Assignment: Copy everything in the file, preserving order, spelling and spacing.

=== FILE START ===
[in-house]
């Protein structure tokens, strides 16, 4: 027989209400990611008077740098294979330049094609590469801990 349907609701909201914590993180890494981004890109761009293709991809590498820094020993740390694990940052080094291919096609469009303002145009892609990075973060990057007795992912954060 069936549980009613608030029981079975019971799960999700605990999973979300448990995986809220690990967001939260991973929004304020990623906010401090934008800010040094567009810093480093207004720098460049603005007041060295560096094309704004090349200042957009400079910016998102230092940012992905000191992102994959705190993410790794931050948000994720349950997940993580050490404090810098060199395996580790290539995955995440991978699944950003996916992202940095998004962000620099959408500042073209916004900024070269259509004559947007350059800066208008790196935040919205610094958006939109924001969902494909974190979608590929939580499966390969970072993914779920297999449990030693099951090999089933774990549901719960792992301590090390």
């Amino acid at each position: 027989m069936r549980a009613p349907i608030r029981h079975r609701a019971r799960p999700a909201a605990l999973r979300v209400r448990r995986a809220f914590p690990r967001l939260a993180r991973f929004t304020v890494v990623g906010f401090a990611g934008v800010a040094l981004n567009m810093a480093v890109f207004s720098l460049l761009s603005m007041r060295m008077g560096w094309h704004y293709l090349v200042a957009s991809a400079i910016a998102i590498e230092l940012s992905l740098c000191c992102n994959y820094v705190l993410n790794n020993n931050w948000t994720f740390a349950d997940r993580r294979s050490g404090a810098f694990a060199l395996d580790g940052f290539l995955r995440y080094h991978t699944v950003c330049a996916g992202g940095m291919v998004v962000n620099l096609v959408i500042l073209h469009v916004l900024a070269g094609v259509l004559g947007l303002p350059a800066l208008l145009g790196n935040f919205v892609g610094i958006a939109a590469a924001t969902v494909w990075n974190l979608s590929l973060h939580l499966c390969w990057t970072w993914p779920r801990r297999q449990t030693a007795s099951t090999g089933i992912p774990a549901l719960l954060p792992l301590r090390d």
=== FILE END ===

[in-house]
């Protein structure tokens, strides 16, 4: 027989209400990611008077740098294979330049094609590469801990 349907609701909201914590993180890494981004890109761009293709991809590498820094020993740390694990940052080094291919096609469009303002145009892609990075973060990057007795992912954060 069936549980009613608030029981079975019971799960999700605990999973979300448990995986809220690990967001939260991973929004304020990623906010401090934008800010040094567009810093480093207004720098460049603005007041060295560096094309704004090349200042957009400079910016998102230092940012992905000191992102994959705190993410790794931050948000994720349950997940993580050490404090810098060199395996580790290539995955995440991978699944950003996916992202940095998004962000620099959408500042073209916004900024070269259509004559947007350059800066208008790196935040919205610094958006939109924001969902494909974190979608590929939580499966390969970072993914779920297999449990030693099951090999089933774990549901719960792992301590090390």
């Amino acid at each position: 027989m069936r549980a009613p349907i608030r029981h079975r609701a019971r799960p999700a909201a605990l999973r979300v209400r448990r995986a809220f914590p690990r967001l939260a993180r991973f929004t304020v890494v990623g906010f401090a990611g934008v800010a040094l981004n567009m810093a480093v890109f207004s720098l460049l761009s603005m007041r060295m008077g560096w094309h704004y293709l090349v200042a957009s991809a400079i910016a998102i590498e230092l940012s992905l740098c000191c992102n994959y820094v705190l993410n790794n020993n931050w948000t994720f740390a349950d997940r993580r294979s050490g404090a810098f694990a060199l395996d580790g940052f290539l995955r995440y080094h991978t699944v950003c330049a996916g992202g940095m291919v998004v962000n620099l096609v959408i500042l073209h469009v916004l900024a070269g094609v259509l004559g947007l303002p350059a800066l208008l145009g790196n935040f919205v892609g610094i958006a939109a590469a924001t969902v494909w990075n974190l979608s590929l973060h939580l499966c390969w990057t970072w993914p779920r801990r297999q449990t030693a007795s099951t090999g089933i992912p774990a549901l719960l954060p792992l301590r090390d």